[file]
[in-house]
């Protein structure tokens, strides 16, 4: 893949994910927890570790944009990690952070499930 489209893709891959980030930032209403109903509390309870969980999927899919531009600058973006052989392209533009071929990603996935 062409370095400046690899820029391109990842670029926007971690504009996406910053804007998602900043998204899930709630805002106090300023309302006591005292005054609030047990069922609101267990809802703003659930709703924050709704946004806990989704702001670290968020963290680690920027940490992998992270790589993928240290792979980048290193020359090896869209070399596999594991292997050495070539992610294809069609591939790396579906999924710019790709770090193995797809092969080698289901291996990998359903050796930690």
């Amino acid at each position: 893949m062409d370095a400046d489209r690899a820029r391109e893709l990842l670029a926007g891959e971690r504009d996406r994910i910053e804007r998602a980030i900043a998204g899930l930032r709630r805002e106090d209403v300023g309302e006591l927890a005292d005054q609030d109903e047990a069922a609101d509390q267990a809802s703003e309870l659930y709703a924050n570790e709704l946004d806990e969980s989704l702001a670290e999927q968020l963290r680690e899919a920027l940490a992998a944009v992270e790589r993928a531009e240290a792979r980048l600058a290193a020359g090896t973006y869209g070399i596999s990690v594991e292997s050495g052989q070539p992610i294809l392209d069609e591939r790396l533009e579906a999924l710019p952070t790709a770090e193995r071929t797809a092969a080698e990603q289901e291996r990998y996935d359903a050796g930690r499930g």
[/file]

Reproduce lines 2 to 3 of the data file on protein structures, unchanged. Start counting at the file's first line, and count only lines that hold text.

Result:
């Protein structure tokens, strides 16, 4: 893949994910927890570790944009990690952070499930 489209893709891959980030930032209403109903509390309870969980999927899919531009600058973006052989392209533009071929990603996935 062409370095400046690899820029391109990842670029926007971690504009996406910053804007998602900043998204899930709630805002106090300023309302006591005292005054609030047990069922609101267990809802703003659930709703924050709704946004806990989704702001670290968020963290680690920027940490992998992270790589993928240290792979980048290193020359090896869209070399596999594991292997050495070539992610294809069609591939790396579906999924710019790709770090193995797809092969080698289901291996990998359903050796930690």
């Amino acid at each position: 893949m062409d370095a400046d489209r690899a820029r391109e893709l990842l670029a926007g891959e971690r504009d996406r994910i910053e804007r998602a980030i900043a998204g899930l930032r709630r805002e106090d209403v300023g309302e006591l927890a005292d005054q609030d109903e047990a069922a609101d509390q267990a809802s703003e309870l659930y709703a924050n570790e709704l946004d806990e969980s989704l702001a670290e999927q968020l963290r680690e899919a920027l940490a992998a944009v992270e790589r993928a531009e240290a792979r980048l600058a290193a020359g090896t973006y869209g070399i596999s990690v594991e292997s050495g052989q070539p992610i294809l392209d069609e591939r790396l533009e579906a999924l710019p952070t790709a770090e193995r071929t797809a092969a080698e990603q289901e291996r990998y996935d359903a050796g930690r499930g």